NICE chief criticises “one size fits all” approach to health promotionBMJ 2009; 338 doi: http://dx.doi.org/10.1136/bmj.b2326 (Published 10 June 2009) Cite this as: BMJ 2009;338:b2326
A targeted approach to delivering health promotion interventions for minority ethnic communities is needed, according to Mike Kelly, director of the centre for public health excellence at the National Institute for Health and Clinical Excellence (NICE).
Speaking at a conference on Ethnicity and Health at the Royal College of Physicians in London last week, Professor Kelly said, “It has been the greatest challenge of my career to convince politicians that ‘one size fits all’ is not the answer.” He added, “There have been missed opportunities over the past 10 years.”
Professor Kelly called for both a targeted and universal approach to health promotion. “It seems blindingly obvious, but we have had 50 years of not doing that.”
Speaking at the conference organised by the University of Edinburgh, Professor Kelly said that a big problem is the lack of good quality research in this area. “Our knowledge of ways to target interventions to any specific group, including ethnic minorities, is sadly lacking,” he said.
Chairing the conference, Aziz Sheikh, professor of primary care research and development at the University of Edinburgh, said, “The health promotion programme has worked in absolute terms but it has exacerbated the problem of health inequalities.” He told the BMJ, “It tends to be the middle class, educated, and, in general, white population who find it easier to take up these interventions. You will never narrow this gap unless you make additional efforts to target those groups who are harder to reach or easier to ignore.”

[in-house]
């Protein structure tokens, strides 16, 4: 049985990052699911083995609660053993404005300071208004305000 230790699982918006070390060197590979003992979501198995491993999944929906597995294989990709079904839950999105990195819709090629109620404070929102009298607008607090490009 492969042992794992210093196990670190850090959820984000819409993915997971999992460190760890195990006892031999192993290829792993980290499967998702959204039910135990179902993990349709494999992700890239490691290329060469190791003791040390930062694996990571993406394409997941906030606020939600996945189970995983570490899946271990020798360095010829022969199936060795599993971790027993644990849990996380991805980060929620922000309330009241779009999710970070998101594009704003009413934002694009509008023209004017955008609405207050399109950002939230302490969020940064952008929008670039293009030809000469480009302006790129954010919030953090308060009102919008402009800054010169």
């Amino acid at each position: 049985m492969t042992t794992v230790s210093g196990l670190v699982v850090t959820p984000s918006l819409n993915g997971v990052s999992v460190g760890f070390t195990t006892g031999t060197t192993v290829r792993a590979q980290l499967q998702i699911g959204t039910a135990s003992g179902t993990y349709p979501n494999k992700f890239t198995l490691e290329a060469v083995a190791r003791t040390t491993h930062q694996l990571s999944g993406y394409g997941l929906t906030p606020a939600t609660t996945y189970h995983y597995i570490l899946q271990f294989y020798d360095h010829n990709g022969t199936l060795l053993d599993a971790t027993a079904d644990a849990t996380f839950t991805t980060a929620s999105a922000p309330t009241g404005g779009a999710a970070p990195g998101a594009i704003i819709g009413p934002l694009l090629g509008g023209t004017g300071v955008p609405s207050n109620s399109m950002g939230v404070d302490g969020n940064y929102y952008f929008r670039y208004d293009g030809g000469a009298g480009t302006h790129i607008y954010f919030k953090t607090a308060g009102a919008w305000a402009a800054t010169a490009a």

Gina Netto, lecturer at the school of the built environment at Heriot Watt University in Edinburgh has carried out a systematic review of health promotion interventions modified for minority ethnic communities. She found a limited evidence base, with only 17 interventions identified. She told the conference, “Involvement of community organisations is key. It is important to use ethnic specific media and events to reach those people who are not aware of health promotion messages.”
A group of researchers from the University of Edinburgh will build on Dr Netto’s work to develop an evidence based multidimensional framework that could be used to design future health promotion initiatives aimed at ethnic groups. The research programme, which is funded by the Medical Research Council, will be completed by the end of 2010 and aims to develop best practice guidelines to help deliver targeted interventions to patients from ethnic groups.
Wayne Giles, director of the REACH (racial and ethnic approaches to community health) programme at the Centers for Disease Control and Prevention in Atlanta, United States, told the conference about the programme’s success. The programme has been going for 10 years, with funding for 40 community programmes throughout the United States. He reported that it has improved health outcomes. For example, in South Carolina a programme targeting diabetes produced a 54% reduction in amputations among African-American men and improvements in blood sugar testing. “REACH has proved that disparities are not inevitable and can be overcome. It is important to empower communities to understand their health and use their power,” he said.
Cite this as: BMJ 2009;338:b2326